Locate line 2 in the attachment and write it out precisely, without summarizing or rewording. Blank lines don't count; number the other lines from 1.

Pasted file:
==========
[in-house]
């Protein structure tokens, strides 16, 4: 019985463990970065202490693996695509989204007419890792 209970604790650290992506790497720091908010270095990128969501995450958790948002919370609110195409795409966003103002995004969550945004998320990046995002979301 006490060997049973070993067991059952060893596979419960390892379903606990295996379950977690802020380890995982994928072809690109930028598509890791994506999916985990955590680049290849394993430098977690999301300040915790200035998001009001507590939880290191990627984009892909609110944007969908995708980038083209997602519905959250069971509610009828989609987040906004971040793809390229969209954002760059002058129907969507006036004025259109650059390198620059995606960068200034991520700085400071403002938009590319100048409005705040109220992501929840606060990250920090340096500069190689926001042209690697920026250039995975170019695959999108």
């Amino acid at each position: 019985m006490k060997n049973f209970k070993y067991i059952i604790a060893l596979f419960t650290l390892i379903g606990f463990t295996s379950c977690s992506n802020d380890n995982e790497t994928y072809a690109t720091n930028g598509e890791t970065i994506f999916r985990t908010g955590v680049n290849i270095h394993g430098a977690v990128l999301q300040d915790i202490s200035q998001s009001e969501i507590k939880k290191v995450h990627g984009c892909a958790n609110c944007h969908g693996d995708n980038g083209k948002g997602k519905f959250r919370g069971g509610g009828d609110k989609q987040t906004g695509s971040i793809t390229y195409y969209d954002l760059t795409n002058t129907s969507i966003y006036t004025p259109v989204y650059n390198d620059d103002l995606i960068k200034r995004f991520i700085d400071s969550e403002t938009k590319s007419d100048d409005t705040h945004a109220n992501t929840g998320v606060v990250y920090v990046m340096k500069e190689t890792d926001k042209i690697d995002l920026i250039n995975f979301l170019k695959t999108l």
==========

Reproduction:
């Protein structure tokens, strides 16, 4: 019985463990970065202490693996695509989204007419890792 209970604790650290992506790497720091908010270095990128969501995450958790948002919370609110195409795409966003103002995004969550945004998320990046995002979301 006490060997049973070993067991059952060893596979419960390892379903606990295996379950977690802020380890995982994928072809690109930028598509890791994506999916985990955590680049290849394993430098977690999301300040915790200035998001009001507590939880290191990627984009892909609110944007969908995708980038083209997602519905959250069971509610009828989609987040906004971040793809390229969209954002760059002058129907969507006036004025259109650059390198620059995606960068200034991520700085400071403002938009590319100048409005705040109220992501929840606060990250920090340096500069190689926001042209690697920026250039995975170019695959999108």